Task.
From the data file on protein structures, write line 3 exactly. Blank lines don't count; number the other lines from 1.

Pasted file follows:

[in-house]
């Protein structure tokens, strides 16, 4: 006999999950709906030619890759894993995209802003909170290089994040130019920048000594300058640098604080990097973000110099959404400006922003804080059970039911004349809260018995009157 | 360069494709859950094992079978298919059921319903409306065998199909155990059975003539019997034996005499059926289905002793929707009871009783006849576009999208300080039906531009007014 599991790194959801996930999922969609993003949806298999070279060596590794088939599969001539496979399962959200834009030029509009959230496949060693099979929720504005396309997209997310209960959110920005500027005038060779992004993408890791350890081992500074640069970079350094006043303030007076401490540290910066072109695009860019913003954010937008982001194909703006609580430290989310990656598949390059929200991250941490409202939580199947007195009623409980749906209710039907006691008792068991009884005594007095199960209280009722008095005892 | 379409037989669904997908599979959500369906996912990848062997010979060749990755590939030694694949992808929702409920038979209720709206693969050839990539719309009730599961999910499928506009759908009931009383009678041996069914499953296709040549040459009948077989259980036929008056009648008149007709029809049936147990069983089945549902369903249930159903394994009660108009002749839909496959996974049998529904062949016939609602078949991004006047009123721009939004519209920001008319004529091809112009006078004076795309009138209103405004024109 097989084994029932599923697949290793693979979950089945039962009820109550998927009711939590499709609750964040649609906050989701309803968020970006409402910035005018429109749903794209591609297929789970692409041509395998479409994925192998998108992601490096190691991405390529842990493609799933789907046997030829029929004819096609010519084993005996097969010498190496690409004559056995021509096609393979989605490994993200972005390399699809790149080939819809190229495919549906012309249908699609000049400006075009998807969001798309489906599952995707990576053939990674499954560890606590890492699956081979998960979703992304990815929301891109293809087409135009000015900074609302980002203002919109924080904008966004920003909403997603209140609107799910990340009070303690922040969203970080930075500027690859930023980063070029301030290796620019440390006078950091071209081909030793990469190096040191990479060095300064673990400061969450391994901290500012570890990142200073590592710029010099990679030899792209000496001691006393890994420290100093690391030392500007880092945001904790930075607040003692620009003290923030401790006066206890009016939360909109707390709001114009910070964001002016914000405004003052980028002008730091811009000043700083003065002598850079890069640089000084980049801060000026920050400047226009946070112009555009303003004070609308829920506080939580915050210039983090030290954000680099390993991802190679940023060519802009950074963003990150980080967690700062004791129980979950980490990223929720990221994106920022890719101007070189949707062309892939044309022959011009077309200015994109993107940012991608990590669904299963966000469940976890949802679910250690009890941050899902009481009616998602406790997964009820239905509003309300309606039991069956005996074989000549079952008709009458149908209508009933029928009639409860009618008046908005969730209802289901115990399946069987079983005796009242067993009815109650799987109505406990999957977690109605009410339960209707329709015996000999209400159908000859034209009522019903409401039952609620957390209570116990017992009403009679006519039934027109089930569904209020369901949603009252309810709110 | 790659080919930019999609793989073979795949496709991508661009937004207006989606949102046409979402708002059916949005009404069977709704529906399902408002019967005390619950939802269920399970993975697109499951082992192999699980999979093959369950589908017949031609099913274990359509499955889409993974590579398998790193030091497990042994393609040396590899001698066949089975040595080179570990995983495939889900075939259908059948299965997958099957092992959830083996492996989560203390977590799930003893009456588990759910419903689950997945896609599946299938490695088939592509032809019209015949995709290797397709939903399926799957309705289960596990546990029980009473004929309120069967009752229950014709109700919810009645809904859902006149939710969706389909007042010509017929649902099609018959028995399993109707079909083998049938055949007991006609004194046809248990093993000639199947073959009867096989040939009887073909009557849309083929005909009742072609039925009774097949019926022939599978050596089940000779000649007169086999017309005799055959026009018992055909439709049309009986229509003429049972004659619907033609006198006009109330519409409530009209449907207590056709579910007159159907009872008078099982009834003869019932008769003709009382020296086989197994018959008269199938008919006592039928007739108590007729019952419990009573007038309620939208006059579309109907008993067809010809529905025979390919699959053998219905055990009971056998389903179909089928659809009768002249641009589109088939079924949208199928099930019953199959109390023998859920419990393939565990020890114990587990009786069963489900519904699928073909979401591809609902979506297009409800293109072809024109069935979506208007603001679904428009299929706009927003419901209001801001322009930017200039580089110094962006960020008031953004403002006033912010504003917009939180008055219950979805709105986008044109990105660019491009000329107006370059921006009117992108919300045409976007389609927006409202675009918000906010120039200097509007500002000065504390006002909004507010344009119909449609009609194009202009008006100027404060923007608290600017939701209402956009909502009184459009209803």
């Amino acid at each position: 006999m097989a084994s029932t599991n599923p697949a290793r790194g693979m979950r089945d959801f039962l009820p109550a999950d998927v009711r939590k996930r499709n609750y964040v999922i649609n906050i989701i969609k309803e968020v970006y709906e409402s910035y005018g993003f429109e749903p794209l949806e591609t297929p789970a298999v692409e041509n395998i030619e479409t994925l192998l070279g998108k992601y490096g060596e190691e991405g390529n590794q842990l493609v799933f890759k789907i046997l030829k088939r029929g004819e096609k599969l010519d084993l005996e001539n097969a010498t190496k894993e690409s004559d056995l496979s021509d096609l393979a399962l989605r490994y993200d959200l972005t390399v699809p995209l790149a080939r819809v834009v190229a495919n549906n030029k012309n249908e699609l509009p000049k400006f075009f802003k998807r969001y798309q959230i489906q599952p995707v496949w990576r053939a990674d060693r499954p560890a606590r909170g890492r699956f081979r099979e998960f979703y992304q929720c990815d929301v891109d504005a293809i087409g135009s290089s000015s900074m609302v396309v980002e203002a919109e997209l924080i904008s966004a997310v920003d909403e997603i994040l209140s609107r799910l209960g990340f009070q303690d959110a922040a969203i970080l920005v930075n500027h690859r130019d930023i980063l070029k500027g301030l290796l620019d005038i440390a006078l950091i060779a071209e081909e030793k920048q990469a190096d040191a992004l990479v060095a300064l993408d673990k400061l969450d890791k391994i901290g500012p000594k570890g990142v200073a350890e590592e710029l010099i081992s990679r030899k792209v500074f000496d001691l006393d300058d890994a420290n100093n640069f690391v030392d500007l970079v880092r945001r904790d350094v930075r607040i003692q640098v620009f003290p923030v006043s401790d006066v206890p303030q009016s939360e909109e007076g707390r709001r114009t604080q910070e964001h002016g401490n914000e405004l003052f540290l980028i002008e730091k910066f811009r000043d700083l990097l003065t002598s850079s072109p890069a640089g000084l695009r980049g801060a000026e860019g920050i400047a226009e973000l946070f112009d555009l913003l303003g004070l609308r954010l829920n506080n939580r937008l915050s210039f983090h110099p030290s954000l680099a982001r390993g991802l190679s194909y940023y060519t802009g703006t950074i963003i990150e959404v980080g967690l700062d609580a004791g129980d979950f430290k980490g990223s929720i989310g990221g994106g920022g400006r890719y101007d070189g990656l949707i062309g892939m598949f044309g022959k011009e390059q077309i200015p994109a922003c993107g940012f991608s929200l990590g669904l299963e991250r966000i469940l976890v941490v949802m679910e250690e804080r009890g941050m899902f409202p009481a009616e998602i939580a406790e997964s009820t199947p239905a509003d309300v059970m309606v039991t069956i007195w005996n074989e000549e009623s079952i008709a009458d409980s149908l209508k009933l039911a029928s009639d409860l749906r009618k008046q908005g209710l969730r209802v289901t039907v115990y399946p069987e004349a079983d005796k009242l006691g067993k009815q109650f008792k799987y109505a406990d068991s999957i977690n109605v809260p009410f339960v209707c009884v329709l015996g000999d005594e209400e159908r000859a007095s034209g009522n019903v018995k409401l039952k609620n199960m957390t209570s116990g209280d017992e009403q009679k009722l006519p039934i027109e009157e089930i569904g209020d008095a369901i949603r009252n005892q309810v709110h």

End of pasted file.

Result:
């Amino acid at each position: 006999m097989a084994s029932t599991n599923p697949a290793r790194g693979m979950r089945d959801f039962l009820p109550a999950d998927v009711r939590k996930r499709n609750y964040v999922i649609n906050i989701i969609k309803e968020v970006y709906e409402s910035y005018g993003f429109e749903p794209l949806e591609t297929p789970a298999v692409e041509n395998i030619e479409t994925l192998l070279g998108k992601y490096g060596e190691e991405g390529n590794q842990l493609v799933f890759k789907i046997l030829k088939r029929g004819e096609k599969l010519d084993l005996e001539n097969a010498t190496k894993e690409s004559d056995l496979s021509d096609l393979a399962l989605r490994y993200d959200l972005t390399v699809p995209l790149a080939r819809v834009v190229a495919n549906n030029k012309n249908e699609l509009p000049k400006f075009f802003k998807r969001y798309q959230i489906q599952p995707v496949w990576r053939a990674d060693r499954p560890a606590r909170g890492r699956f081979r099979e998960f979703y992304q929720c990815d929301v891109d504005a293809i087409g135009s290089s000015s900074m609302v396309v980002e203002a919109e997209l924080i904008s966004a997310v920003d909403e997603i994040l209140s609107r799910l209960g990340f009070q303690d959110a922040a969203i970080l920005v930075n500027h690859r130019d930023i980063l070029k500027g301030l290796l620019d005038i440390a006078l950091i060779a071209e081909e030793k920048q990469a190096d040191a992004l990479v060095a300064l993408d673990k400061l969450d890791k391994i901290g500012p000594k570890g990142v200073a350890e590592e710029l010099i081992s990679r030899k792209v500074f000496d001691l006393d300058d890994a420290n100093n640069f690391v030392d500007l970079v880092r945001r904790d350094v930075r607040i003692q640098v620009f003290p923030v006043s401790d006066v206890p303030q009016s939360e909109e007076g707390r709001r114009t604080q910070e964001h002016g401490n914000e405004l003052f540290l980028i002008e730091k910066f811009r000043d700083l990097l003065t002598s850079s072109p890069a640089g000084l695009r980049g801060a000026e860019g920050i400047a226009e973000l946070f112009d555009l913003l303003g004070l609308r954010l829920n506080n939580r937008l915050s210039f983090h110099p030290s954000l680099a982001r390993g991802l190679s194909y940023y060519t802009g703006t950074i963003i990150e959404v980080g967690l700062d609580a004791g129980d979950f430290k980490g990223s929720i989310g990221g994106g920022g400006r890719y101007d070189g990656l949707i062309g892939m598949f044309g022959k011009e390059q077309i200015p994109a922003c993107g940012f991608s929200l990590g669904l299963e991250r966000i469940l976890v941490v949802m679910e250690e804080r009890g941050m899902f409202p009481a009616e998602i939580a406790e997964s009820t199947p239905a509003d309300v059970m309606v039991t069956i007195w005996n074989e000549e009623s079952i008709a009458d409980s149908l209508k009933l039911a029928s009639d409860l749906r009618k008046q908005g209710l969730r209802v289901t039907v115990y399946p069987e004349a079983d005796k009242l006691g067993k009815q109650f008792k799987y109505a406990d068991s999957i977690n109605v809260p009410f339960v209707c009884v329709l015996g000999d005594e209400e159908r000859a007095s034209g009522n019903v018995k409401l039952k609620n199960m957390t209570s116990g209280d017992e009403q009679k009722l006519p039934i027109e009157e089930i569904g209020d008095a369901i949603r009252n005892q309810v709110h």